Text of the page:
Meet the real-life body snatchers, also known as jewel wasps. That’s right, it is known for its unusual reproductive behavior, which involves stinging a cockroach and using it as a host for its larvae. Continue reading for a video and more information.
It delivers an initial sting to a thoracic ganglion and injects venom to mildly and reversibly paralyze the front legs of its victim. Temporary loss of mobility in the roach facilitates the second venomous sting at a precise spot in the victims’s head ganglia (brain), in the section that controls the escape reflex. As a result of this sting, the roach will first groom extensively, and then become sluggish and fail to show normal escape responses. The wasp proceeds to chew off half of each of the roach’s antennae. Researchers believe that the wasp chews off the antenna to replenish fluids or possibly to regulate the amount of venom because too much could kill and too little would let the victim recover before the larva has grown.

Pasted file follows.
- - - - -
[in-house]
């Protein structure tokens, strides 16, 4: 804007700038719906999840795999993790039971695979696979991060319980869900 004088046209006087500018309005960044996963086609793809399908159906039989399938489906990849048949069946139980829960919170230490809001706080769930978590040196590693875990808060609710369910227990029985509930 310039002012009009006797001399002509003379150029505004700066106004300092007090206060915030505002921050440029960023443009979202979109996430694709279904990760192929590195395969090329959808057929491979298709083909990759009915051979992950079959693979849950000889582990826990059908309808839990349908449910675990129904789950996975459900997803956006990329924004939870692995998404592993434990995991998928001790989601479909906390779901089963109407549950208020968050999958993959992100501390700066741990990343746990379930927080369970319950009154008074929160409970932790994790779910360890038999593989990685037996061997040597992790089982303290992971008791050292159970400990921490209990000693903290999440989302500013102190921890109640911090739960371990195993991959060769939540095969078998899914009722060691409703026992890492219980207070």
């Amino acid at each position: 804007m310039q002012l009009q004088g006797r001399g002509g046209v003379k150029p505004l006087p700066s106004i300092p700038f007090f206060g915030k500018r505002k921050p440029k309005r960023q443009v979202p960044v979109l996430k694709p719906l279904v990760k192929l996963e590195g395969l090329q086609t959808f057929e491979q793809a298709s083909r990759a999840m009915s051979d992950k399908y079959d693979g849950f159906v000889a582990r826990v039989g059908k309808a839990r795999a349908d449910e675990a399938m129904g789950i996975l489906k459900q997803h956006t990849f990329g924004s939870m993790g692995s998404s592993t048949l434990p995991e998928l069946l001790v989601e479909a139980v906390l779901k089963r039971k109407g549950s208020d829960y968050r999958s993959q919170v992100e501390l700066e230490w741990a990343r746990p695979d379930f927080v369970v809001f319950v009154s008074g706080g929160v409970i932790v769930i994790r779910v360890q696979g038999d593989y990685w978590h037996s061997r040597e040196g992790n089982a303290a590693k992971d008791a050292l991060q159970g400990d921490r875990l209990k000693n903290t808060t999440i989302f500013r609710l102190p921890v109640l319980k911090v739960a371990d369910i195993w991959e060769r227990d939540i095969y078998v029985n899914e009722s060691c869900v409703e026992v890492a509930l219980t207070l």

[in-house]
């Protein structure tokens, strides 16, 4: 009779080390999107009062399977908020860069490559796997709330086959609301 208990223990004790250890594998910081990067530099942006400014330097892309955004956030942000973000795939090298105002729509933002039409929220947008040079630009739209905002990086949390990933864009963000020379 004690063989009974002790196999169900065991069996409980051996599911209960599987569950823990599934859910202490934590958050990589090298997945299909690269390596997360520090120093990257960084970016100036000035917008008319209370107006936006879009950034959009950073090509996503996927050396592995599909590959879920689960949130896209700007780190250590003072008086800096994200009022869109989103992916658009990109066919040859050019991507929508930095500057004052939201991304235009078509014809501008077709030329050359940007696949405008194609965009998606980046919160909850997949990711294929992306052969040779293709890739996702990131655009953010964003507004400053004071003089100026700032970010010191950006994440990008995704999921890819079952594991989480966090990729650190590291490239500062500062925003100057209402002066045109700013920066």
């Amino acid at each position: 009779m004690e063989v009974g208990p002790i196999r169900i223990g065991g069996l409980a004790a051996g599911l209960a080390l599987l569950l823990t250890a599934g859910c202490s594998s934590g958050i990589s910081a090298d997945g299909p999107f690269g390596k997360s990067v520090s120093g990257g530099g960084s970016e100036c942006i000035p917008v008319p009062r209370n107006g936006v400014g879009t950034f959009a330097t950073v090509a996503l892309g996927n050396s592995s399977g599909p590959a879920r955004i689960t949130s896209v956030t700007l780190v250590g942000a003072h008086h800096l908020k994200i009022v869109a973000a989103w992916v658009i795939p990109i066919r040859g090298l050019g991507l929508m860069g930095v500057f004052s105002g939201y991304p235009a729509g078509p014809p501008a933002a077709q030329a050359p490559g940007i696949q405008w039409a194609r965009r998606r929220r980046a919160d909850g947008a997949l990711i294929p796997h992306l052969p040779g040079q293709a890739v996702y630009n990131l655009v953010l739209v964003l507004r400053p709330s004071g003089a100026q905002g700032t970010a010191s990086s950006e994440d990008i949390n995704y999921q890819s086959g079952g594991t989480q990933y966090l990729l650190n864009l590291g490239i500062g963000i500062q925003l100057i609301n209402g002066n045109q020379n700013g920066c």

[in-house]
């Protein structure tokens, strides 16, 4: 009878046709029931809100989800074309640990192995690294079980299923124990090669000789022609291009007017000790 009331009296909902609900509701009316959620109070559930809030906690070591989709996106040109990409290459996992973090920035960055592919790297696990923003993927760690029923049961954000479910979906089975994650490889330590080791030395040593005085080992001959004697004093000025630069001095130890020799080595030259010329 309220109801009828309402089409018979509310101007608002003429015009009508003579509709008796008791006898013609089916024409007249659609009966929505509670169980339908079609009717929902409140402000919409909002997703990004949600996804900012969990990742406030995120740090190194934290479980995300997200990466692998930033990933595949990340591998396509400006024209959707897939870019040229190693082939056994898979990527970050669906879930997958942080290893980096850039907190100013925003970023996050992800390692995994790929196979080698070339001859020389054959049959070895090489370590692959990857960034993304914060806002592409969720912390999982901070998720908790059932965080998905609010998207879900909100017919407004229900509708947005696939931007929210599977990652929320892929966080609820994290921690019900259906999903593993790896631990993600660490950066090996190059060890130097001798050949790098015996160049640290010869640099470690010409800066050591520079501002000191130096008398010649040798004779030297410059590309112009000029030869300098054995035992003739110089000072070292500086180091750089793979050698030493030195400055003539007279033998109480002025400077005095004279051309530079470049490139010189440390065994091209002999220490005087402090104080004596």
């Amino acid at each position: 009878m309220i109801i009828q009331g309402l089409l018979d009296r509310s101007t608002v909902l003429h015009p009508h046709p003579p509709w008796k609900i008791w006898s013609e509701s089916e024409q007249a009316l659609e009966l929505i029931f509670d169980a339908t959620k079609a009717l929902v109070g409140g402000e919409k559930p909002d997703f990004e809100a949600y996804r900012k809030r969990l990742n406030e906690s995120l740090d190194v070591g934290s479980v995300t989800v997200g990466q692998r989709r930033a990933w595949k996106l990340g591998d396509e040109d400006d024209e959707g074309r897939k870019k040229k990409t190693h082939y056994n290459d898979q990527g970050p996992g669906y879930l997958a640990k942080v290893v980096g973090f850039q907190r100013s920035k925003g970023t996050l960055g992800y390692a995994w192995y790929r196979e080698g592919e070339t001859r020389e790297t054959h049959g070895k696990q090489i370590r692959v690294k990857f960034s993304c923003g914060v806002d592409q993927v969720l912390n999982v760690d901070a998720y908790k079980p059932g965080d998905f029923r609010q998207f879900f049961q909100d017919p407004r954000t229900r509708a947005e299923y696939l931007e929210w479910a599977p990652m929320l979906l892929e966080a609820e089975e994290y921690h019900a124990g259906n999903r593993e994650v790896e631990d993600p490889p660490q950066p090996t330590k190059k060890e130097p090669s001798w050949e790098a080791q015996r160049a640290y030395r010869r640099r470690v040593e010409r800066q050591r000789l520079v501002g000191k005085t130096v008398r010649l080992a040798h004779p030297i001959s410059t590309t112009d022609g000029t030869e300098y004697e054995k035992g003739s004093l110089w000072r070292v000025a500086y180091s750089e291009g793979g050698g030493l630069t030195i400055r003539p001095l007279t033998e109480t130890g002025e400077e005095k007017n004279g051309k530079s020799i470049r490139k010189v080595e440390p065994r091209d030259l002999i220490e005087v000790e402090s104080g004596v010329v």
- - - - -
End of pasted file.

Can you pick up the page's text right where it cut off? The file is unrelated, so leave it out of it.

The wasp, which is too small to carry the roach, then leads the victim to the wasp’s burrow, by pulling one of the roach’s antennae in a manner similar to a leash. Once they reach the burrow, the wasp lays a white egg, about 2 mm long, on the roach’s abdomen. It then exits and proceeds to fill in the burrow entrance with pebbles, more to keep other predators out than to keep the roach in.
With its escape reflex disabled, the stung roach will simply rest in the burrow as the wasp’s egg hatches after about three days. The hatched larva lives and feeds for 4-5 days on the roach, then chews its way into its abdomen and proceeds to live as an endoparasitoid. Over a period of eight days, the wasp larva consumes the roach’s internal organs in an order which maximizes the likelihood that the roach will stay alive, at least until the larva enters the pupal stage and forms a cocoon inside the roach’s body. Eventually the fully grown wasp emerges from the roach’s body to begin its adult life. Development is faster in the warm season.